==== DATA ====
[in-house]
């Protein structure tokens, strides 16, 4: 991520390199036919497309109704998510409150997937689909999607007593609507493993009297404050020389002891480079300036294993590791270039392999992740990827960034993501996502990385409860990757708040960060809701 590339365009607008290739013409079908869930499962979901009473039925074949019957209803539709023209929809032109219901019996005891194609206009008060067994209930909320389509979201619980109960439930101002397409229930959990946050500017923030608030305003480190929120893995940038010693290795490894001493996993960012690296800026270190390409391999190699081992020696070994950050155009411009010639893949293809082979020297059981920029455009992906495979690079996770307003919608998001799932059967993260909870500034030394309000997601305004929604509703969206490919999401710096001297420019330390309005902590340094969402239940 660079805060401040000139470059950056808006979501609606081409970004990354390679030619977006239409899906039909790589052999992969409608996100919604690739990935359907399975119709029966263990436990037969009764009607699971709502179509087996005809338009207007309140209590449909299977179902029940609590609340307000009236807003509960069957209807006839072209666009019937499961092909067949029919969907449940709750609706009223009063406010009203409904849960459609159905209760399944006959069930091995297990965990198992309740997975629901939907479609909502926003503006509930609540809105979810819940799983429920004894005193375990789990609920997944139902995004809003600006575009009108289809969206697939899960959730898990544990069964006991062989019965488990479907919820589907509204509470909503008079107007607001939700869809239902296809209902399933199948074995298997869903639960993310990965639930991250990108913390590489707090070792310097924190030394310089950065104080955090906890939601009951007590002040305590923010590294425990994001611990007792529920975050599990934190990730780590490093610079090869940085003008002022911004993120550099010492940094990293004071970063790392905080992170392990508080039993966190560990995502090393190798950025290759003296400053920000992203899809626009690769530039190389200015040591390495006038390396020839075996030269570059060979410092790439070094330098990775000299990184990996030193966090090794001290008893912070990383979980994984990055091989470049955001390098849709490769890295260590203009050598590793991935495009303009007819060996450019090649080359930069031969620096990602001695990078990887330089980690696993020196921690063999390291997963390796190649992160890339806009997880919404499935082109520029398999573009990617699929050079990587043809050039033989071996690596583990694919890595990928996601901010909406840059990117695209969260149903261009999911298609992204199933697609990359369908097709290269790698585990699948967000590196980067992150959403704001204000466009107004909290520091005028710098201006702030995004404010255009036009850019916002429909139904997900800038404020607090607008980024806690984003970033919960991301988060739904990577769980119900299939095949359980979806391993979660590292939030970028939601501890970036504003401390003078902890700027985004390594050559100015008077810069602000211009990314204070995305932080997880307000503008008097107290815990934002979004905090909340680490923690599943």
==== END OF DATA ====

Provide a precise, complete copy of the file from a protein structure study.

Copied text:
[in-house]
């Protein structure tokens, strides 16, 4: 991520390199036919497309109704998510409150997937689909999607007593609507493993009297404050020389002891480079300036294993590791270039392999992740990827960034993501996502990385409860990757708040960060809701 590339365009607008290739013409079908869930499962979901009473039925074949019957209803539709023209929809032109219901019996005891194609206009008060067994209930909320389509979201619980109960439930101002397409229930959990946050500017923030608030305003480190929120893995940038010693290795490894001493996993960012690296800026270190390409391999190699081992020696070994950050155009411009010639893949293809082979020297059981920029455009992906495979690079996770307003919608998001799932059967993260909870500034030394309000997601305004929604509703969206490919999401710096001297420019330390309005902590340094969402239940 660079805060401040000139470059950056808006979501609606081409970004990354390679030619977006239409899906039909790589052999992969409608996100919604690739990935359907399975119709029966263990436990037969009764009607699971709502179509087996005809338009207007309140209590449909299977179902029940609590609340307000009236807003509960069957209807006839072209666009019937499961092909067949029919969907449940709750609706009223009063406010009203409904849960459609159905209760399944006959069930091995297990965990198992309740997975629901939907479609909502926003503006509930609540809105979810819940799983429920004894005193375990789990609920997944139902995004809003600006575009009108289809969206697939899960959730898990544990069964006991062989019965488990479907919820589907509204509470909503008079107007607001939700869809239902296809209902399933199948074995298997869903639960993310990965639930991250990108913390590489707090070792310097924190030394310089950065104080955090906890939601009951007590002040305590923010590294425990994001611990007792529920975050599990934190990730780590490093610079090869940085003008002022911004993120550099010492940094990293004071970063790392905080992170392990508080039993966190560990995502090393190798950025290759003296400053920000992203899809626009690769530039190389200015040591390495006038390396020839075996030269570059060979410092790439070094330098990775000299990184990996030193966090090794001290008893912070990383979980994984990055091989470049955001390098849709490769890295260590203009050598590793991935495009303009007819060996450019090649080359930069031969620096990602001695990078990887330089980690696993020196921690063999390291997963390796190649992160890339806009997880919404499935082109520029398999573009990617699929050079990587043809050039033989071996690596583990694919890595990928996601901010909406840059990117695209969260149903261009999911298609992204199933697609990359369908097709290269790698585990699948967000590196980067992150959403704001204000466009107004909290520091005028710098201006702030995004404010255009036009850019916002429909139904997900800038404020607090607008980024806690984003970033919960991301988060739904990577769980119900299939095949359980979806391993979660590292939030970028939601501890970036504003401390003078902890700027985004390594050559100015008077810069602000211009990314204070995305932080997880307000503008008097107290815990934002979004905090909340680490923690599943």